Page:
A Brief History of the Swastika Symbol & Its Use in Navajo Weaving

July 7, 2019 at 2PM

The Millicent Rogers Museum is pleased to present Professor Dennis Aigner and his book: The Swastika Motif: Its Use in Navajo and Oriental Weaving. Dennis will be discussing the early origins of the swastika and its cultural significance. Identifying the tribes and cultures in the Middle East and Asia where the swastika was used as a design motif. In the late 1800s, the swastika began to appear in Navajo weavings and Native American basketry, beadwork, pottery and jewelry. 


Much maligned since its adoption by the Nazi Party in 1921 and its central place on the German national flag from 1933-45, the swastika enjoyed a beneficent, even cosmic, significance for thousands of years before that. Literally “well-being” in the ancient Sanskrit language, the swastika has occupied a place of reverence in several cultures and has been a positive symbol in many others, including pre-WWII America.

 

 

 

(Small Navajo Textile, Silver and Turquoise Pendant, Squash Blossom and Pin below are all from the MRM Collections) 

TSmall Navajo Textile from MRM Collectiono begin, the talk traces the early origins of the swastika and its cultural significance. We identify the tribes and cultures in the Middle East and Asia where the swastika was used as a design motif in their weavings and other utilitarian and decorative objects. Its widespread attraction in pre-WWII America likewise caused it to appear on tools, pottery, and many other household items and commercial products. In the late 1800s, the swastika began to appear in Navajo weavings and Native American basketry, beadwork, pottery and jewelry.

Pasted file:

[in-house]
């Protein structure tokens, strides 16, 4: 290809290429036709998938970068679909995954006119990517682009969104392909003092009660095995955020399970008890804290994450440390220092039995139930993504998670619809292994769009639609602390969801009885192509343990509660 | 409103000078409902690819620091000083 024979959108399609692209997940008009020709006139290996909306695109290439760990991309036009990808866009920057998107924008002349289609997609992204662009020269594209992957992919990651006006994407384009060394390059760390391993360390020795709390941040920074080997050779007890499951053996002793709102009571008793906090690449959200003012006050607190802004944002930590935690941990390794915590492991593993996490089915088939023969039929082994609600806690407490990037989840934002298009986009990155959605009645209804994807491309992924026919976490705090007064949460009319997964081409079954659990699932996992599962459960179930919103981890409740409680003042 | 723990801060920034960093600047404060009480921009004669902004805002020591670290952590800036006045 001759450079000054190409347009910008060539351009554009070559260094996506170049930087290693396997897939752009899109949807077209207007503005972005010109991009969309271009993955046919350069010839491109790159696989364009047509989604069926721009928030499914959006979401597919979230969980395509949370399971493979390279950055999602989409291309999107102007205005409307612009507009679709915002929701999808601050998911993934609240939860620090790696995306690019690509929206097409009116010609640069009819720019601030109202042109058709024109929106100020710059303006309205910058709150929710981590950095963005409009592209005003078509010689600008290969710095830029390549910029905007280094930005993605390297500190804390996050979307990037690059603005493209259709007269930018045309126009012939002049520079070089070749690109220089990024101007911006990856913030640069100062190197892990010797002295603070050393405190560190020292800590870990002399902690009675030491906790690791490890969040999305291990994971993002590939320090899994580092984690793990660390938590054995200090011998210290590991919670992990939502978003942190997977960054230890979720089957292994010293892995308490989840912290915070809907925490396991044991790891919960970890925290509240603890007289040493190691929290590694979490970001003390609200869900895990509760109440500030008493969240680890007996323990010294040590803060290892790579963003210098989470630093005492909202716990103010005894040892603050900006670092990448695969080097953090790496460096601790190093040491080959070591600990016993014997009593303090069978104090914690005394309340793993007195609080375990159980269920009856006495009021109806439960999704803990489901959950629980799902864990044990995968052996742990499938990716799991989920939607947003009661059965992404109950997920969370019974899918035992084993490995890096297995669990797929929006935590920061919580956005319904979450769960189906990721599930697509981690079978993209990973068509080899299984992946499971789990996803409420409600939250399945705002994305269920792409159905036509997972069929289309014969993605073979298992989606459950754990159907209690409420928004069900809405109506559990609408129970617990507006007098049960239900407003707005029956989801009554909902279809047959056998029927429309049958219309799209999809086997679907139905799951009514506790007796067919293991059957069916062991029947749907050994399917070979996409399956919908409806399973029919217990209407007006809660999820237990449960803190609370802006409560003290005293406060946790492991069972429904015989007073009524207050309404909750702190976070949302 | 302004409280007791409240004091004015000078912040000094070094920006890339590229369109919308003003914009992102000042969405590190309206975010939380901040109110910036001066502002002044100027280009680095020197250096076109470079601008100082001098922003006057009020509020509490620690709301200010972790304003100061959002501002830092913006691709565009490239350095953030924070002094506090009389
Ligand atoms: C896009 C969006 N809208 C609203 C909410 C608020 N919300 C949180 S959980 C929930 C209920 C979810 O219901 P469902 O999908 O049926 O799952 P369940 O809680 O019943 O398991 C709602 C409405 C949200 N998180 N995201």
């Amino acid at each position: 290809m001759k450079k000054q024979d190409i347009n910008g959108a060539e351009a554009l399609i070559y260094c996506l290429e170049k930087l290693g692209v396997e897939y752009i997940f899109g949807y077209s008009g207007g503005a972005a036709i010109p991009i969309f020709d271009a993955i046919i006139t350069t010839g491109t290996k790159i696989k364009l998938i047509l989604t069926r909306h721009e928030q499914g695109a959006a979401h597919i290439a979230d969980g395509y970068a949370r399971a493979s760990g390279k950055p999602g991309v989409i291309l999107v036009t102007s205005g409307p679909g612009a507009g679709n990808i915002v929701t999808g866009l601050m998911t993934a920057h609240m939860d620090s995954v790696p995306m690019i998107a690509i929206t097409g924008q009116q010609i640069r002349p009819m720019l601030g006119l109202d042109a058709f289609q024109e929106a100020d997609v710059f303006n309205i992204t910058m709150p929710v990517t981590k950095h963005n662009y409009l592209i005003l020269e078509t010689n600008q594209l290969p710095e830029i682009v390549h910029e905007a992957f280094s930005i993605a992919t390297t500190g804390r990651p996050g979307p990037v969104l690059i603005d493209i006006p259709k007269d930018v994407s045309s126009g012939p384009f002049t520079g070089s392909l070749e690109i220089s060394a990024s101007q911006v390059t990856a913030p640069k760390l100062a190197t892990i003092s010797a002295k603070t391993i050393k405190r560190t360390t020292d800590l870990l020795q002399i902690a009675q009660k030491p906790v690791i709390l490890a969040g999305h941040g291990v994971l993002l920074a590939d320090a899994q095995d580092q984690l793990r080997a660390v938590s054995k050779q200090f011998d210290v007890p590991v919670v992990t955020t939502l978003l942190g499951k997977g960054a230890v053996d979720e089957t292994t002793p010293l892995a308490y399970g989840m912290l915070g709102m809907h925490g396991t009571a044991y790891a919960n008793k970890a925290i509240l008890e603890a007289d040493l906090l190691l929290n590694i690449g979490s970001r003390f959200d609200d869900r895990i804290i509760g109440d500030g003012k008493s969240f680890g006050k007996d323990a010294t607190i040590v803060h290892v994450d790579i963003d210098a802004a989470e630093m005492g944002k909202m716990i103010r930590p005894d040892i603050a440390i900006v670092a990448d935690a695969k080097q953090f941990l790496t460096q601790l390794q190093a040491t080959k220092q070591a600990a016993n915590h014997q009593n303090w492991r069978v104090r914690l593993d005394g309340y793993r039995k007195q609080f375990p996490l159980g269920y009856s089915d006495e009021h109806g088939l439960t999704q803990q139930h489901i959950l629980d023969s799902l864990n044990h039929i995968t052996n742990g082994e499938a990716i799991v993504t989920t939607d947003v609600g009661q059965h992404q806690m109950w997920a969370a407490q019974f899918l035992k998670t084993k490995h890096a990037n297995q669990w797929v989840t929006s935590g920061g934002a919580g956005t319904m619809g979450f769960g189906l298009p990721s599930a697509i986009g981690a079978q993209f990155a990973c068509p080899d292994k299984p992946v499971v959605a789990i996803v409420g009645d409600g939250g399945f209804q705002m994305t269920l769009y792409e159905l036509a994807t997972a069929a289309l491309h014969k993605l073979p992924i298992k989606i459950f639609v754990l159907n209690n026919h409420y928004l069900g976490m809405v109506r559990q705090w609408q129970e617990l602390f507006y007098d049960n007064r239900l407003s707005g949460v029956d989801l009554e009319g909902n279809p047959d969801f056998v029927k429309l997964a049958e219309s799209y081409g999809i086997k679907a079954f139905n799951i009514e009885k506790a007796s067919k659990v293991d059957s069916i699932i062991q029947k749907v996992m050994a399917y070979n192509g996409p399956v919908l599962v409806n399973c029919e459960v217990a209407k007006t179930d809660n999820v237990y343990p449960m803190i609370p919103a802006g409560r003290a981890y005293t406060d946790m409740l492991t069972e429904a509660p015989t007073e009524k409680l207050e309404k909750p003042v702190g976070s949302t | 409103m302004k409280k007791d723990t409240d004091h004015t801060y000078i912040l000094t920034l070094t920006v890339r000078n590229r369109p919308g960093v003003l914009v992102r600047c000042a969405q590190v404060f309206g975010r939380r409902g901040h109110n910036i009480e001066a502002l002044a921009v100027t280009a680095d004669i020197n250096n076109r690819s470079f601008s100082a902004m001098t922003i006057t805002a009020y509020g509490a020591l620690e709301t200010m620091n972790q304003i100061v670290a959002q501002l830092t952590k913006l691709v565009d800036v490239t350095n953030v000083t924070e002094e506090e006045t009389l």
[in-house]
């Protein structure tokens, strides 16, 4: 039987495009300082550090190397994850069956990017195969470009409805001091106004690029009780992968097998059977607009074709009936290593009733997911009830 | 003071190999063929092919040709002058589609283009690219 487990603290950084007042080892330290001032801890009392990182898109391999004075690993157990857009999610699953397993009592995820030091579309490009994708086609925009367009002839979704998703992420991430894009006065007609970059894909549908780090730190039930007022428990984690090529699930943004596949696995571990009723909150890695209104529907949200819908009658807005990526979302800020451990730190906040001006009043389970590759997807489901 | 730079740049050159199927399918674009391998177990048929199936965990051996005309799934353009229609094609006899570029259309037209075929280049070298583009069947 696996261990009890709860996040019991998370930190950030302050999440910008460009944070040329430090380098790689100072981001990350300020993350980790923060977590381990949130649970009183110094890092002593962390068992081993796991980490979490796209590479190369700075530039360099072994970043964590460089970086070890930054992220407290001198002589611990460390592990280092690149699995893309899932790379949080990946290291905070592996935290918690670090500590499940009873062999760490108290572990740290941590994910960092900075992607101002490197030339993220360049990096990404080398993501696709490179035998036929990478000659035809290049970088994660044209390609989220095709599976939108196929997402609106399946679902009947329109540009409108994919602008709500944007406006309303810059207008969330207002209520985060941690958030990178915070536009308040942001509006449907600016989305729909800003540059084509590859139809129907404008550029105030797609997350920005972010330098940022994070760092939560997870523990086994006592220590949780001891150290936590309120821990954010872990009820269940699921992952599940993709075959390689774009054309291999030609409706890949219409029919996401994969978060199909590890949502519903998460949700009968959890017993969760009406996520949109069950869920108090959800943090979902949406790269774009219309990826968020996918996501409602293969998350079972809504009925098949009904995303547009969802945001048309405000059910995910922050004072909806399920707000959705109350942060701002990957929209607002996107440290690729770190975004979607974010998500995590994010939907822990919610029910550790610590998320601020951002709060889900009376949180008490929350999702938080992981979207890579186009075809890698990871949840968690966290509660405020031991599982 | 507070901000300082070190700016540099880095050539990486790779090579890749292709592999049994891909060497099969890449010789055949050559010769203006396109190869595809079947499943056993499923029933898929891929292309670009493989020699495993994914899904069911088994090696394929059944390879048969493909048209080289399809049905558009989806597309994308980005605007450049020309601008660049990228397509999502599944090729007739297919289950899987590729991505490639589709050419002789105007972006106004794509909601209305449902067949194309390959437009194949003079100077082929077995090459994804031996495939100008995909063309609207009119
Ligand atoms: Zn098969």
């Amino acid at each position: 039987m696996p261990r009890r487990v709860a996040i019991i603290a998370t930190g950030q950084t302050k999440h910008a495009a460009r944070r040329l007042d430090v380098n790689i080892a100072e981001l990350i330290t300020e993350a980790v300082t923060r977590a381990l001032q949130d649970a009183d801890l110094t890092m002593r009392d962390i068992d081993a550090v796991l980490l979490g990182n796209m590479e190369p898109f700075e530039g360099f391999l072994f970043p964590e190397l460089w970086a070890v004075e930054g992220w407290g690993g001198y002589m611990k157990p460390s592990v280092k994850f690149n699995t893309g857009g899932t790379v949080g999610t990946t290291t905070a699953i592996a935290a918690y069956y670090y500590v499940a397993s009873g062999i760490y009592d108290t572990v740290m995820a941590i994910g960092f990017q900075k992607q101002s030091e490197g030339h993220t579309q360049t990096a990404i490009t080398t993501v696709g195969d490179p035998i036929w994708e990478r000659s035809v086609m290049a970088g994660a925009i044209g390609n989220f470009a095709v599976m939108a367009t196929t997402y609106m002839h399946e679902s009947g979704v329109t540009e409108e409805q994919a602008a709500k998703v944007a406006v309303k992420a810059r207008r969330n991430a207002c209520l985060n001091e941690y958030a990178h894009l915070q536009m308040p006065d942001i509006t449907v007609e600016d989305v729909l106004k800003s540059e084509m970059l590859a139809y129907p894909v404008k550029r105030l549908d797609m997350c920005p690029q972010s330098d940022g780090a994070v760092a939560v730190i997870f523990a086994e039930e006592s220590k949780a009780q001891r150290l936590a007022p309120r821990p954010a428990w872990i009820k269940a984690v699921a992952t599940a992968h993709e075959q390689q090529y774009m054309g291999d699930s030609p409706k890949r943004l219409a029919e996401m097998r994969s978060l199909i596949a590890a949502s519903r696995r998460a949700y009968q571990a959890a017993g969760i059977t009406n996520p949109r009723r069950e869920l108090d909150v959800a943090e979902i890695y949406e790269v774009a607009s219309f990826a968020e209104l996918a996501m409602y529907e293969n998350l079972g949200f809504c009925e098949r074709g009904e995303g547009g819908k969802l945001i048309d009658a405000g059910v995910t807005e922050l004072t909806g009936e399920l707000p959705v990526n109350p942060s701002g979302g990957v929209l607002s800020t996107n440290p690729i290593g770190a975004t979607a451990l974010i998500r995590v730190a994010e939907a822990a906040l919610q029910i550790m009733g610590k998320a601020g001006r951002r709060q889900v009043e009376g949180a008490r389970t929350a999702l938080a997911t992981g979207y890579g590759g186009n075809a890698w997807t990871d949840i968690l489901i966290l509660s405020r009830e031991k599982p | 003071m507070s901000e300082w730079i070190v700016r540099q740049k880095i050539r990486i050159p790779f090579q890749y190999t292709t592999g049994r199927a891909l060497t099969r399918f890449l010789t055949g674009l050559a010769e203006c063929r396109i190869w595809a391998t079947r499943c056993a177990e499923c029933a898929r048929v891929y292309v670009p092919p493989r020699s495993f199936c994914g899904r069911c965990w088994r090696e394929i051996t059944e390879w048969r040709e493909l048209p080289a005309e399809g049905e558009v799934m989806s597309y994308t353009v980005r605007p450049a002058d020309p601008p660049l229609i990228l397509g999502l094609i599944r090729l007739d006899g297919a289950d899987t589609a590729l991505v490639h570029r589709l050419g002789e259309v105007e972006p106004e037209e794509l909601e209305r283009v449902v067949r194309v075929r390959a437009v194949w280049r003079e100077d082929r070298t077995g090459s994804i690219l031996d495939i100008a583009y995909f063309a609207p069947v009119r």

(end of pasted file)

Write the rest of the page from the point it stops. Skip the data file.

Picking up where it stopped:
Our focus is on the use of the swastika motif in Navajo weaving at the end of the 19th C. and the beginning of the 20th C. It was promoted as a design motif by two prominent traders but found its way into the weavings of Navajo women from other regions of the reservation as well.

The talk will be illustrated by actual objects that help elucidate the topics. It is based on a new book by Professor Aigner entitled, The Swastika Motif: Its Use in Navajo and Oriental Weaving. A worthy successor to Professor Aigner’s previous book, The Swastika Symbol in Navajo Textiles, this book is likewise illustrated with numerous line drawings and photographs. It is also heavily referenced to previous research and writings on the subjects it addresses, as befitting a serious scholarly endeavor. References appear as notes at the end of each chapter, so as to facilitate the reader’s comprehension of the main text.

 

 

 

 

 

 A few items from the Museum Store's Inventory

 This large textile is available for purchase in the Museum Store. This image is just from the fold of the design. If you are interested in more information on this or the bracelet, please contact storemanager@millicentrogers.org OR CALL 575-758-4316.